May 27 - July 20, 2011
Group Show
galerie jerome de noirmont

FUTURA 2000, Cookiepuss, 1983, Spray paint on canvas, 135 x 236,5 cm - 53 1/8 x 93 1/8 in. (c) Futura 2000. Courtesy Galerie Jérôme de Noirmont, Paris.

exhibition release

May 27 – July 20, 2011


    Graffiti New York 80’s at the Galerie Jérôme de Noirmont in Paris from May 27 to July 20, 2011 will present a collection of works by the pioneers of this art movement that gathered momentum in the streets of New York at the beginning of the 70s to become a worldwide phenomenon in the 80s. More than 10 years after the anniversary retrospectives dedicated to Andy Warhol (1996/1997), Jean-Michel Basquiat (1998), and Keith Haring (1999) whose Estate we represent in France, the gallery is now showcasing an art movement that fed into the creative exuberance of New York in the 1980s: the graffiti movement and its precursors.

Twenty or so pieces, some of which have never been exhibited, will illustrate the pioneering styles of 11 leading New York graffiti artists:

Jean-Michel BASQUIAT

and an unseen collaboration by LA II, Kenny SCHARF, Jean-Michel BASQUIAT and FAB 5 FREDDY…

The exhibition presents the different founding schools of New York graffiti art in the 1980s. With Blade’s letter pieces through to the figurative abstract works on canvas by Dondi, as well as Basquiat’s “SaMo©”, Keith Haring’s chalk drawings and Futura’s or Rammellzee’s lyricism of anticipation, this collection spanning 1978 to 1987 communicates the artistic vitality of a fundamental decade in contemporary art history.

If the origins of graffiti were considered from an etymological perspective, the movement’s beginnings could date back to the Lascaux cave paintings or the wall writings observed in Roman latrines. Leaving a signature on a public wall is, beyond the subversive and illegal nature of such an act, above all a testimony of identity and recognition. This is the very essence of graffiti. The two elements that set the New York movement apart however are its visual aspiration and its stylistic diversity. Graffiti, or street art, has been a progressive phenomenon ever since the very first "tags” (the artist’s street name) appeared at the end of the 1960s, first in marker pen and then in spray paint. This continual evolution has been marked by many formal innovations. Graffiti was thus legitimized as an art form and became part of the fine art world early in the 1980s.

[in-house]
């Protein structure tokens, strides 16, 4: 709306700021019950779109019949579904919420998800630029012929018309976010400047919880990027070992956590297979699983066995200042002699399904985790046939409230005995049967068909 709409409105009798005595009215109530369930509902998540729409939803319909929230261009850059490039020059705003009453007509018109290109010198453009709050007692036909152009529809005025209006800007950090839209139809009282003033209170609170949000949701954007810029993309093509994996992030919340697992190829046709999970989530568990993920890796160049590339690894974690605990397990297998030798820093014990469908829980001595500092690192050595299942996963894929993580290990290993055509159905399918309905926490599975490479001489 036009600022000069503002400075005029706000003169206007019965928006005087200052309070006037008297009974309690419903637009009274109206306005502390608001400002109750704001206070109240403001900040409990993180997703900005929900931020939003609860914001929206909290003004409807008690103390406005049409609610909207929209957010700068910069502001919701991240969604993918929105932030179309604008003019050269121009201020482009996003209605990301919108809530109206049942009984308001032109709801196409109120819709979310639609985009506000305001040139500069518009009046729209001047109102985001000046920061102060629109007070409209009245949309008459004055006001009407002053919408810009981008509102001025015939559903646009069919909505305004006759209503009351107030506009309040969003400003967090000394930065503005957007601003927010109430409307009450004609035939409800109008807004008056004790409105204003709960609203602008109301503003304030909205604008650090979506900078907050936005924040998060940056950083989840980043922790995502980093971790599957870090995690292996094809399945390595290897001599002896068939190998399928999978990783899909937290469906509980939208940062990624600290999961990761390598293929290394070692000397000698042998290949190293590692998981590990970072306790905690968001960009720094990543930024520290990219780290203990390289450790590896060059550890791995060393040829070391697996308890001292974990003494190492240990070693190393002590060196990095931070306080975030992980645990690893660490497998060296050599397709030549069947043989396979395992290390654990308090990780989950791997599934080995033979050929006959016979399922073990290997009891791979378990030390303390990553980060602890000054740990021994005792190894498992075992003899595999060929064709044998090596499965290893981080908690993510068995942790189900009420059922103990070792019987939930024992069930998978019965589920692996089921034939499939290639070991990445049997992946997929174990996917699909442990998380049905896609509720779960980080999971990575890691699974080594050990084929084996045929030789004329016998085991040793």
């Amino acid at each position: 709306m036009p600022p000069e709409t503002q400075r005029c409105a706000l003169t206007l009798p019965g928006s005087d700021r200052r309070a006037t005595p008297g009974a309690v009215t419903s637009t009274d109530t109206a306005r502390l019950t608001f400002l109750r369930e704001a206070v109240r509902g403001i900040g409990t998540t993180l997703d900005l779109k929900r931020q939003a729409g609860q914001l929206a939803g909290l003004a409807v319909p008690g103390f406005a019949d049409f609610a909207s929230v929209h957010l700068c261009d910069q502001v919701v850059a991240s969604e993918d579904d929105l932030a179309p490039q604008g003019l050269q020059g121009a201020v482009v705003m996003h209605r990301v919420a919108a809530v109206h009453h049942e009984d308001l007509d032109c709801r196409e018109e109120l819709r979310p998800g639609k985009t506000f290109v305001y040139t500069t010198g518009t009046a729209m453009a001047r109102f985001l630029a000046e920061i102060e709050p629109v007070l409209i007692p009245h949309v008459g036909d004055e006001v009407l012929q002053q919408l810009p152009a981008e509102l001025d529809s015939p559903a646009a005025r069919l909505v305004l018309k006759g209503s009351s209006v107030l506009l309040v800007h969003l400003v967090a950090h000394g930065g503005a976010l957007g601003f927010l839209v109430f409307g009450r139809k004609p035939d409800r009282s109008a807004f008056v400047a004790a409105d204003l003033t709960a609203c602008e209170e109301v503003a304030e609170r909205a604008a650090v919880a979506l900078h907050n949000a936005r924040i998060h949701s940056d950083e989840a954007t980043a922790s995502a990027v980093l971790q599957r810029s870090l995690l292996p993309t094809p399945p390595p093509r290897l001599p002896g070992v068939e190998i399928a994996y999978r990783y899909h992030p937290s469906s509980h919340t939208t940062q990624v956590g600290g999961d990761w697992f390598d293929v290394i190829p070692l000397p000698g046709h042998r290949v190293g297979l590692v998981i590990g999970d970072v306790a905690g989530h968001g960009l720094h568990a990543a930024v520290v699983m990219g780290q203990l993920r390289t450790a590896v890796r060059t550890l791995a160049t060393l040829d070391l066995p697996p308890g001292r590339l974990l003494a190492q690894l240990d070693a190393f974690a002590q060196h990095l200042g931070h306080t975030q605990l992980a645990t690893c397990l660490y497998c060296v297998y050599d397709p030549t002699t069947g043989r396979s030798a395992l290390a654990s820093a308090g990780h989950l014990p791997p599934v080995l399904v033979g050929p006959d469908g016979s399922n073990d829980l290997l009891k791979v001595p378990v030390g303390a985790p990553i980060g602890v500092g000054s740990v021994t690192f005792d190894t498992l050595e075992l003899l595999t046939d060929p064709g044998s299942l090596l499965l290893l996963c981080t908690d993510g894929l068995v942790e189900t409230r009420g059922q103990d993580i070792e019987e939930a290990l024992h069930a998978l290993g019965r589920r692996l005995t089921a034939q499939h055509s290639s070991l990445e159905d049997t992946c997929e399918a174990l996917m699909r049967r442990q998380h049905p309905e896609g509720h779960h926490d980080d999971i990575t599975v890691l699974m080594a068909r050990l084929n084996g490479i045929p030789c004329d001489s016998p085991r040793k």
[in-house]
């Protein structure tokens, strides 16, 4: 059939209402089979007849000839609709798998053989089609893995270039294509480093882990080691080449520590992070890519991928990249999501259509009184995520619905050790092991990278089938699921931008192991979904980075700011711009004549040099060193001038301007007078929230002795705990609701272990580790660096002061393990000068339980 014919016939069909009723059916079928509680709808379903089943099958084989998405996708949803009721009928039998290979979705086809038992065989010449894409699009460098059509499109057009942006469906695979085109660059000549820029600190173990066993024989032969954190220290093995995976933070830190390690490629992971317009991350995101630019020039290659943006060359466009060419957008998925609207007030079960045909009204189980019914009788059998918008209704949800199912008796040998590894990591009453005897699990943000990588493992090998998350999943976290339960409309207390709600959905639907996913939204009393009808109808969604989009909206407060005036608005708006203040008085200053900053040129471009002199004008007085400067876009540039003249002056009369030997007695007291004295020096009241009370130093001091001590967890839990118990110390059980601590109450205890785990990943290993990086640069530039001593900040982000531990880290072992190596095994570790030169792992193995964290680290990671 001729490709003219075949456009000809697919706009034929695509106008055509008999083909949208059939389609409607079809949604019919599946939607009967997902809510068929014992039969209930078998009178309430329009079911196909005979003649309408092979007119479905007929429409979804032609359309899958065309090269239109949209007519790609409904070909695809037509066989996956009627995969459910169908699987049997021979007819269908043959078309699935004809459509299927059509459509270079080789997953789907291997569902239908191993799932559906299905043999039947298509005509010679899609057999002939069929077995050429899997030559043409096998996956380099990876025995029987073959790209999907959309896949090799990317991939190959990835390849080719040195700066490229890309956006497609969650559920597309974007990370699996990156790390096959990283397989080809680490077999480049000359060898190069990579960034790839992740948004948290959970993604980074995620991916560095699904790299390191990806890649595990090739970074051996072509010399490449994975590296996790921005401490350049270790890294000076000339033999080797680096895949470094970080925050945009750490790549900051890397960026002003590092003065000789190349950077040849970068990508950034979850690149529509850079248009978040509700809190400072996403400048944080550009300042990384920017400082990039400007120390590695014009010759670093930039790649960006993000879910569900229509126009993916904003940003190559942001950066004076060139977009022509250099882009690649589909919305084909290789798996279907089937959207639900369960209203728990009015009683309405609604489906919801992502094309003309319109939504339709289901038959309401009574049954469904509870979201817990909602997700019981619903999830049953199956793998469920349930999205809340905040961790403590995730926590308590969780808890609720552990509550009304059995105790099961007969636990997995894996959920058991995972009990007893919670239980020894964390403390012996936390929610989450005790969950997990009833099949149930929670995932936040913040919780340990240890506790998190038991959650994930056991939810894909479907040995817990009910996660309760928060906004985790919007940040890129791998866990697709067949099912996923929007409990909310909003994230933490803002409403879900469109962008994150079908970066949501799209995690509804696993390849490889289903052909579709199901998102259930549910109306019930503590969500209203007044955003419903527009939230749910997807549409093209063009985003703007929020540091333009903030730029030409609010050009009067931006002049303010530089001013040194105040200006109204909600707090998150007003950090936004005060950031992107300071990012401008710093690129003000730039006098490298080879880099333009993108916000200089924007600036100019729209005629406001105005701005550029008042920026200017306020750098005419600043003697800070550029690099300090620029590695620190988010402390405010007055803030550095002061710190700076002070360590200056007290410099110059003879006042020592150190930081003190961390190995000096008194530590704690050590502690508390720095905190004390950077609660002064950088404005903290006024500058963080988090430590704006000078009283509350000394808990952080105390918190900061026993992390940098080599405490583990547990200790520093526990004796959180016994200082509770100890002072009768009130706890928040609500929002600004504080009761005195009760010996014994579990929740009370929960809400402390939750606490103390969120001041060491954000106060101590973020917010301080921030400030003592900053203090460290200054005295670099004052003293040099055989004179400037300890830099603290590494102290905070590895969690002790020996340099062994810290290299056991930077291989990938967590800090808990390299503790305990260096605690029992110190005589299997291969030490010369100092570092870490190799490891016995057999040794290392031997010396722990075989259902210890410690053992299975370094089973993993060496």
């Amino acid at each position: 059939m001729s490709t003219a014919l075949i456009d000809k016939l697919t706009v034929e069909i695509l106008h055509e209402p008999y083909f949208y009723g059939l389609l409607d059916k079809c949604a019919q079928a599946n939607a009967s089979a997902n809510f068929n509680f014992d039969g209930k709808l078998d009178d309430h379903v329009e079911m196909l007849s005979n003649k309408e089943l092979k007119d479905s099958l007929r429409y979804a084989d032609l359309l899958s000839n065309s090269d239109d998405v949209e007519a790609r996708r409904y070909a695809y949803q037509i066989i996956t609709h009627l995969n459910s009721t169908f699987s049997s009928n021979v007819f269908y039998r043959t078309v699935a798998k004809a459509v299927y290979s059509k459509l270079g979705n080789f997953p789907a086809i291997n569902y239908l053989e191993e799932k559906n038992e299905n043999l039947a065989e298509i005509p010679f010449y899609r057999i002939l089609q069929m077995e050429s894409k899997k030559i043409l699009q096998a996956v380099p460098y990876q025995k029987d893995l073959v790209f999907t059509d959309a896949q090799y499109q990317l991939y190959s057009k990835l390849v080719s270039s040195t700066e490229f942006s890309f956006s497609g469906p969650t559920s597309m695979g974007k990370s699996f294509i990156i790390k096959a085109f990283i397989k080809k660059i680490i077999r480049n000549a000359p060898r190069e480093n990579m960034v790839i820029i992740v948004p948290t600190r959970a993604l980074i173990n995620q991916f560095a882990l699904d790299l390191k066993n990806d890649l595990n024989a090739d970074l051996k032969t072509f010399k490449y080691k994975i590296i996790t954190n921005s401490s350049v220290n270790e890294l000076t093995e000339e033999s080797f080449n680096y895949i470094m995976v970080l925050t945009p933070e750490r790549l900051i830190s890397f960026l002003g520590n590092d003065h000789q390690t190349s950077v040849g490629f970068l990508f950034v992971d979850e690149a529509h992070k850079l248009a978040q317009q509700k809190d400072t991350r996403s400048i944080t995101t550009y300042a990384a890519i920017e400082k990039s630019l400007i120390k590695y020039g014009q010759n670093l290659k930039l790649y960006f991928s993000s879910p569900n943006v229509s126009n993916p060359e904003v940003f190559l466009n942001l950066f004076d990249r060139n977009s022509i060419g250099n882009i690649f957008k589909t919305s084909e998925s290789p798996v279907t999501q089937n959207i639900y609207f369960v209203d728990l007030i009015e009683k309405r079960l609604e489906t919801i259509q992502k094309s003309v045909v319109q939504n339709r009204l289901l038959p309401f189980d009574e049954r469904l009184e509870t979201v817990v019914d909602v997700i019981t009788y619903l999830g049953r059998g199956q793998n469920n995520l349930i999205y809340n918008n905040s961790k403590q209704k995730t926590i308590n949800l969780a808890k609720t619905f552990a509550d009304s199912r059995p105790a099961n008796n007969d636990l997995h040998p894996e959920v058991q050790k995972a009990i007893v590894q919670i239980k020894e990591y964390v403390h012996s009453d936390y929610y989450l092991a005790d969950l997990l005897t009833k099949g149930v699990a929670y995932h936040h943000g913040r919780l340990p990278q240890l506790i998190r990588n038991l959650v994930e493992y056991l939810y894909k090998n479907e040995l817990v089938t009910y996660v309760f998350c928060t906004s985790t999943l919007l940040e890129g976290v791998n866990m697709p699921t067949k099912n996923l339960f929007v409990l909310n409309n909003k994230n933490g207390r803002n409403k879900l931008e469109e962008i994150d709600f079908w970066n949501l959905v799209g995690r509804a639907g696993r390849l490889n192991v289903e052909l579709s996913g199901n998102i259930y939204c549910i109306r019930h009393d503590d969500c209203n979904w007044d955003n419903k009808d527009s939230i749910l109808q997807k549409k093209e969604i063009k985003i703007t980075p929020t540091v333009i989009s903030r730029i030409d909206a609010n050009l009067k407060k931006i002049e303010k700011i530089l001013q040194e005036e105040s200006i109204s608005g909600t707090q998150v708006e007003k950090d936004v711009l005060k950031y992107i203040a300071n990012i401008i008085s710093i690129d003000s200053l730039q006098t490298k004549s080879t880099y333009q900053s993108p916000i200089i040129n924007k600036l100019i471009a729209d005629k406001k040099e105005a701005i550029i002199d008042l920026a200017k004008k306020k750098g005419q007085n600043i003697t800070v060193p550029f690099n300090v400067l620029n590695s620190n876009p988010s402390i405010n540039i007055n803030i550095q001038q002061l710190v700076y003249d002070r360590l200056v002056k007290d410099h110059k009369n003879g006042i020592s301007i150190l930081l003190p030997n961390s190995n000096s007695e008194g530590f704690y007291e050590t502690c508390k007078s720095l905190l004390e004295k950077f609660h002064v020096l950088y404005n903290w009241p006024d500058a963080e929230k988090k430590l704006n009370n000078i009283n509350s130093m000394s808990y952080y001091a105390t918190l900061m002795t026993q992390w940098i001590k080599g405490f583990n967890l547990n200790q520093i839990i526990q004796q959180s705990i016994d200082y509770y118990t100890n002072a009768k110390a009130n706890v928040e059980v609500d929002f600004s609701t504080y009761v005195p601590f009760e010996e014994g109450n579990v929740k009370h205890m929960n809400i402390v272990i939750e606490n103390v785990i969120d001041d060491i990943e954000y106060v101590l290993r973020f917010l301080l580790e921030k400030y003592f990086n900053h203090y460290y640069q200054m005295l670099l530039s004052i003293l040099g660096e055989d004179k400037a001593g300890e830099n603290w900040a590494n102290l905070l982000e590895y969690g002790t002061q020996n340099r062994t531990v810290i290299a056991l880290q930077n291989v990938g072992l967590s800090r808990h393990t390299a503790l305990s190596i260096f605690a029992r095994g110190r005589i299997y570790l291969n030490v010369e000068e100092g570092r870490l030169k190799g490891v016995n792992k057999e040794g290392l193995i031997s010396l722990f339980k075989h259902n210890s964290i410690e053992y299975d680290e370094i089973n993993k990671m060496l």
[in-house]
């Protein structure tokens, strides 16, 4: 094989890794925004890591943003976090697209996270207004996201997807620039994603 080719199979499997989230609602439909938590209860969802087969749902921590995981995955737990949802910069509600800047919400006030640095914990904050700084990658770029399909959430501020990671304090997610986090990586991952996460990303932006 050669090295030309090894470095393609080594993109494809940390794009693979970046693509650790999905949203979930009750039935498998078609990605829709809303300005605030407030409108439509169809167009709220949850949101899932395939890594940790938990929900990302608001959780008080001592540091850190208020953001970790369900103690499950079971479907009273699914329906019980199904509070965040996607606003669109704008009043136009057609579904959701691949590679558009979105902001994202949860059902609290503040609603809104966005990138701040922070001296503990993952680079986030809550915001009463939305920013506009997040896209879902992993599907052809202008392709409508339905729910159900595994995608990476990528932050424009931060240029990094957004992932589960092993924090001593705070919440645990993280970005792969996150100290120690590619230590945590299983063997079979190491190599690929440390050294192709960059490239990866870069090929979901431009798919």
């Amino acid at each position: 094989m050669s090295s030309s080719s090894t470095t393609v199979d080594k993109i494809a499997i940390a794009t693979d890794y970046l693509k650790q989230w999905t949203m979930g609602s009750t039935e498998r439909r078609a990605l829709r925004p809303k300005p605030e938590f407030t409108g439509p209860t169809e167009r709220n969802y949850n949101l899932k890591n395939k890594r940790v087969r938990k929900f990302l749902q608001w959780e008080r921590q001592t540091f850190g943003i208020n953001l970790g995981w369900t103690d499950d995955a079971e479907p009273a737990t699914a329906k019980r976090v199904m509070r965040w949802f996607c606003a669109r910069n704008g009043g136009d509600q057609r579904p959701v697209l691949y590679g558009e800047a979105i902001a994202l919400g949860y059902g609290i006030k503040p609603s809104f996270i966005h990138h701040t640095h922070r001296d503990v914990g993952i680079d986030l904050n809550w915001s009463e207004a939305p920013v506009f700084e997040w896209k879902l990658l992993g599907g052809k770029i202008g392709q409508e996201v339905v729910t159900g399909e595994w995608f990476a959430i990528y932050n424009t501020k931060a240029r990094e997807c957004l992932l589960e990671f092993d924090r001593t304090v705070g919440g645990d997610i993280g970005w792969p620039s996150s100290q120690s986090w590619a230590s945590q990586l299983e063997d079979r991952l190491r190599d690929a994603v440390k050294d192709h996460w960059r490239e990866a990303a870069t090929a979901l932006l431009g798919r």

It was in the cosmopolitan and frenetic city of New York, which had been undergoing radical economic and social transformation since the end of the Vietnam War, that this fresh urban and creative energy would take root and propagate. From 1971, “taggers” began to invade subway walls and tunnels. “Crews", often grouped by neighborhood and ethnic origin, began to form. Tags grew in size and in complexity, and above all, were brazenly displayed for all to see on the railcars of the New York subway. Media and art galleries quickly developed a fascination for the movement´s popular cohesion and for the artistic potential of its “writers” (graffiti artists).